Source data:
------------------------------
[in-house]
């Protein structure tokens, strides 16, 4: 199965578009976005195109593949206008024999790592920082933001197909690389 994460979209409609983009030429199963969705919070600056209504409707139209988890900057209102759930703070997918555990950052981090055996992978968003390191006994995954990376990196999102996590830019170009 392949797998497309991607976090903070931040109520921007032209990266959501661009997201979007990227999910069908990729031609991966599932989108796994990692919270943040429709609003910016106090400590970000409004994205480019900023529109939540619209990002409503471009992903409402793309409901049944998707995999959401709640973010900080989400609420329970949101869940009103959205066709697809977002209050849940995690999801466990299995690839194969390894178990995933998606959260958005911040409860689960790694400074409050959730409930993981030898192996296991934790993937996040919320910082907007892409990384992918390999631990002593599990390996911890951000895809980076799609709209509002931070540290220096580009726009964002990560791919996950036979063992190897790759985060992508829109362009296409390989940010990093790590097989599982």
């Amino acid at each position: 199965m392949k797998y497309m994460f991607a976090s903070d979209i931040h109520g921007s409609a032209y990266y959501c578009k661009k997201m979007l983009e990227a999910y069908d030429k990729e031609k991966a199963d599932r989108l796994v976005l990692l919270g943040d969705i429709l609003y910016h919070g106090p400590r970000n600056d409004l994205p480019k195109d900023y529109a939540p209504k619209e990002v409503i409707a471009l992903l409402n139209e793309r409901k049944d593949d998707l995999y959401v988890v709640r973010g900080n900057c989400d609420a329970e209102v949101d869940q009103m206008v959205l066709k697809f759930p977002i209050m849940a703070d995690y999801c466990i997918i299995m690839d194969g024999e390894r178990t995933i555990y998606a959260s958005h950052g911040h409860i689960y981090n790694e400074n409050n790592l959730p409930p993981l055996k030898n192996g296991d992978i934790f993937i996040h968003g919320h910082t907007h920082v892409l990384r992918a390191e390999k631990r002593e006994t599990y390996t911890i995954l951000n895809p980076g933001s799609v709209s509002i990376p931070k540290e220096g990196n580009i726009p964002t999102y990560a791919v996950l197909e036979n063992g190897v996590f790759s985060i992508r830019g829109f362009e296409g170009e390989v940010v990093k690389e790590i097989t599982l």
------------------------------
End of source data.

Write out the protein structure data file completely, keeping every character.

[in-house]
């Protein structure tokens, strides 16, 4: 199965578009976005195109593949206008024999790592920082933001197909690389 994460979209409609983009030429199963969705919070600056209504409707139209988890900057209102759930703070997918555990950052981090055996992978968003390191006994995954990376990196999102996590830019170009 392949797998497309991607976090903070931040109520921007032209990266959501661009997201979007990227999910069908990729031609991966599932989108796994990692919270943040429709609003910016106090400590970000409004994205480019900023529109939540619209990002409503471009992903409402793309409901049944998707995999959401709640973010900080989400609420329970949101869940009103959205066709697809977002209050849940995690999801466990299995690839194969390894178990995933998606959260958005911040409860689960790694400074409050959730409930993981030898192996296991934790993937996040919320910082907007892409990384992918390999631990002593599990390996911890951000895809980076799609709209509002931070540290220096580009726009964002990560791919996950036979063992190897790759985060992508829109362009296409390989940010990093790590097989599982």
């Amino acid at each position: 199965m392949k797998y497309m994460f991607a976090s903070d979209i931040h109520g921007s409609a032209y990266y959501c578009k661009k997201m979007l983009e990227a999910y069908d030429k990729e031609k991966a199963d599932r989108l796994v976005l990692l919270g943040d969705i429709l609003y910016h919070g106090p400590r970000n600056d409004l994205p480019k195109d900023y529109a939540p209504k619209e990002v409503i409707a471009l992903l409402n139209e793309r409901k049944d593949d998707l995999y959401v988890v709640r973010g900080n900057c989400d609420a329970e209102v949101d869940q009103m206008v959205l066709k697809f759930p977002i209050m849940a703070d995690y999801c466990i997918i299995m690839d194969g024999e390894r178990t995933i555990y998606a959260s958005h950052g911040h409860i689960y981090n790694e400074n409050n790592l959730p409930p993981l055996k030898n192996g296991d992978i934790f993937i996040h968003g919320h910082t907007h920082v892409l990384r992918a390191e390999k631990r002593e006994t599990y390996t911890i995954l951000n895809p980076g933001s799609v709209s509002i990376p931070k540290e220096g990196n580009i726009p964002t999102y990560a791919v996950l197909e036979n063992g190897v996590f790759s985060i992508r830019g829109f362009e296409g170009e390989v940010v990093k690389e790590i097989t599982l």